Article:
The Promenaders have excelled themselves this year. I thought initially they were slightly more docile and slightly less dotty than…
When future historians sift through the wreckage of Western Civilisation to try to find out where it all went wrong, I do hope they chance upon at least one episode of The World’s Strictest Parents (BBC3) and one of Deal or No Deal (Channel 4).
Years ago I did some charity gig with Will Self, a sort of Desert Island Books. He had chosen a Raymond Chandler, and I remarked on the similarities between Chandler and P.G. Wodehouse.
I’ve got this idea for a book, when I get the time, called Everything You Know Is Wrong. Its job will be to attack all the idiot received ideas of our age — what my father-in-law calls ‘notions’. High on the list of candidates, most definitely, is the commonly held belief (especially among stand-up comics) that Bill Hicks was the greatest comedian who ever lived.
Prince Charles turned up on TV again this week, in Britain’s Hidden Heritage (BBC1, Sunday), wandering round a country house in Scotland that he had helped to restore.
A rich seam of drama
Why can't we be shown old documentaries in full?
Hold on to your seats, everyone, and grab yourselves a stiff drink.
The latest series of The Apprentice (BBC1, Sunday) had, I gather, its best ratings ever.
Evan Davis clearly has a great sense of humour.
After watching Troubadours (BBC4, Friday) for about ten minutes, I was close to gibbering with rage.
British poverty is normally a subject for comedy, rather than documentary.
I watched Rory McIlroy win the Open Golf last weekend (it was on Sky, so there was no Peter Allis and his reminiscences of clubhouse banter past; to my surprise, I missed him).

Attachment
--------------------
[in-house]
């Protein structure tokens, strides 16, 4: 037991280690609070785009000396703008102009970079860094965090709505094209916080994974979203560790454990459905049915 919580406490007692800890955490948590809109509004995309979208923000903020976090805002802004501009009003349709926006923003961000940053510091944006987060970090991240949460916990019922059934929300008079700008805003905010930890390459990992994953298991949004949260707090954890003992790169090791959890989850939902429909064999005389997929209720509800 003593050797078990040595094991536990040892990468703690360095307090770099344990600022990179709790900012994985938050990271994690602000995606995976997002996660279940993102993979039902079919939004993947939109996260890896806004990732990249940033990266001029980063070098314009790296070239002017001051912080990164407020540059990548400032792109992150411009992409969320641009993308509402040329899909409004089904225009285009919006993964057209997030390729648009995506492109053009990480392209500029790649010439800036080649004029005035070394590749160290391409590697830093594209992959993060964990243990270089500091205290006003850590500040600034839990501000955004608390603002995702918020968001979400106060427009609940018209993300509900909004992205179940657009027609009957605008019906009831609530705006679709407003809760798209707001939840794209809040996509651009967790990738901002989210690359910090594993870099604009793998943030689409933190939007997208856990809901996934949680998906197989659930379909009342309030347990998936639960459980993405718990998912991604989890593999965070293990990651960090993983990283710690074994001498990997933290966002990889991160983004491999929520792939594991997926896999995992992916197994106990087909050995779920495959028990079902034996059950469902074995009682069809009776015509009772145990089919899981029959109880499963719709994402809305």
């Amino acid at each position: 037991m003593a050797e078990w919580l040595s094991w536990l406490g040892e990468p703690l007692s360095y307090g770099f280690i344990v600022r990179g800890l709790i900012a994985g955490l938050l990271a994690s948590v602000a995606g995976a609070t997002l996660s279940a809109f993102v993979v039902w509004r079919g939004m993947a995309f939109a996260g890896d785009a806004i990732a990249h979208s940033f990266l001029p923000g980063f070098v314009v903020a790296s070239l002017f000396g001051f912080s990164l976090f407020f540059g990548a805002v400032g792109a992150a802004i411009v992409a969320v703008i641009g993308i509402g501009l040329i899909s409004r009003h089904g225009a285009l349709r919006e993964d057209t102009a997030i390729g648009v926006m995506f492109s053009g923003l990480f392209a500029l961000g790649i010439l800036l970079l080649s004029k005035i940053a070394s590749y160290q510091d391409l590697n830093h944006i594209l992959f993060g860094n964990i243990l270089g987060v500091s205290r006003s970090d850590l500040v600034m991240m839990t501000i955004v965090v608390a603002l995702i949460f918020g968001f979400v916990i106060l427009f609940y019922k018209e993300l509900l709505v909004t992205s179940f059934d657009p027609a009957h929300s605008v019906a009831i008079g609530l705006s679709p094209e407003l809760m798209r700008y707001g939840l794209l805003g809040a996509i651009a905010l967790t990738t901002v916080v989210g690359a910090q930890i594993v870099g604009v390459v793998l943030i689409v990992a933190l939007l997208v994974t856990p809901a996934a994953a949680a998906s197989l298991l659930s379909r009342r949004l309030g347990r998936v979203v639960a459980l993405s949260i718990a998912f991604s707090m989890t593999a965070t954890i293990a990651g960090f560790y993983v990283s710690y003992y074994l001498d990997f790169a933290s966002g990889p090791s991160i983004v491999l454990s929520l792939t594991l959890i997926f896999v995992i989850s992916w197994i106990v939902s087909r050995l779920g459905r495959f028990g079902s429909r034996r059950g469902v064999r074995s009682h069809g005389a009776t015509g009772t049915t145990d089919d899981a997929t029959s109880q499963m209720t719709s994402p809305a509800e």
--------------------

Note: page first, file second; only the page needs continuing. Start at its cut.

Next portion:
A few years ago, my at-the-time-quite-impoverished screenwriter friend Jake Michie told me about this brilliant new children’s TV series he’d dreamed up about the Knights of the Round Table.
Can a documentary ever be as entertaining as a fictional feature film? And, if it can, does that mean it cannot be a serious contribution to public debate?
The Duke at 90 (BBC1) was another engagement in Prince Philip’s ongoing war against the media.
You’ll forgive me, I hope, for coming back so soon to the subject of Adam Curtis, the first part of whose All Watched Over by Machines of Loving Grace was so ably dissected by Simon Hoggart last week.
For the past few weeks, unnoticed by all but the most sharp-eyed critics, BBC1 has been running a Celebrate Communitarianism season.
The Trouble with Love and Sex (Wednesday, BBC2) was extraordinary and quite successful.
There’s a brilliant moment in the 1975 Doctor Who storyline The Ark In Space when Sarah Jane (Elisabeth Sladen), on a vital mission to save Earth from the evil insectoid Wirrn, gets stuck in a ventilator shaft.
This is how heavily Game of Thrones (Sky Atlantic, Monday) is being promoted: the preview discs came with a big, wider than A4, stiff-backed glossy book containing pictures of the actors and the settings, plus a glossary and a guide to the programme’s fantasy land — more than any lonely schoolboy in his bedroom could wish for.
Britain’s Next Big Thing (BBC2, Tuesday) is another reality show in which members of the public risk humiliation for the chance of brief success and even briefer fame.
When I was a teenager I used to upset my father by telling him I thought it would be really glamorous to die young in a car crash.
I found myself among a group of young people the other day, and they were talking with much hilarity about The Only Way Is Essex (ITV2, Sunday and Wednesday).
I vividly remember the moment when I saw my first black person. It was December in either ’68 or ’69, so I would have been three or four at the time, and my father’s works had arranged some kind of coach outing to meet Father Christmas. Seated near me was a black child a bit older than me, and I recall gazing fascinated at the blackness of his skin and noticing that it had white blotches on it like a mirror image of the dark freckles and moles on my skin. ‘Daddy, what are those white things?’ I asked, pointing at the boy’s skin. ‘Pigment,’ my father explained.